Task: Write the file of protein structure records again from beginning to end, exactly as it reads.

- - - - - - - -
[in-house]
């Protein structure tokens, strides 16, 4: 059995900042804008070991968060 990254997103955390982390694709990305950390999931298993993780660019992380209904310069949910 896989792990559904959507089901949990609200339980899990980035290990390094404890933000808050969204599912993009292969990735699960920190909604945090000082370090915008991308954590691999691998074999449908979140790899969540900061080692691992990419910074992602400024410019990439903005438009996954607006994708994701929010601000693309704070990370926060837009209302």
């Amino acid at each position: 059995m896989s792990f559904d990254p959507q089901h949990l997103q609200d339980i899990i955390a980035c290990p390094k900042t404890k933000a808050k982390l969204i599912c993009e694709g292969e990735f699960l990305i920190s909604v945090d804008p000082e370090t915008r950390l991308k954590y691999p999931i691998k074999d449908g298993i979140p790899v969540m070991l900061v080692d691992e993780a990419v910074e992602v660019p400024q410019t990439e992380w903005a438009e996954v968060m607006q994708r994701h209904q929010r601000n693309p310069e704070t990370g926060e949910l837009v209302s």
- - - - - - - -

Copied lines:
[in-house]
């Protein structure tokens, strides 16, 4: 059995900042804008070991968060 990254997103955390982390694709990305950390999931298993993780660019992380209904310069949910 896989792990559904959507089901949990609200339980899990980035290990390094404890933000808050969204599912993009292969990735699960920190909604945090000082370090915008991308954590691999691998074999449908979140790899969540900061080692691992990419910074992602400024410019990439903005438009996954607006994708994701929010601000693309704070990370926060837009209302």
């Amino acid at each position: 059995m896989s792990f559904d990254p959507q089901h949990l997103q609200d339980i899990i955390a980035c290990p390094k900042t404890k933000a808050k982390l969204i599912c993009e694709g292969e990735f699960l990305i920190s909604v945090d804008p000082e370090t915008r950390l991308k954590y691999p999931i691998k074999d449908g298993i979140p790899v969540m070991l900061v080692d691992e993780a990419v910074e992602v660019p400024q410019t990439e992380w903005a438009e996954v968060m607006q994708r994701h209904q929010r601000n693309p310069e704070t990370g926060e949910l837009v209302s």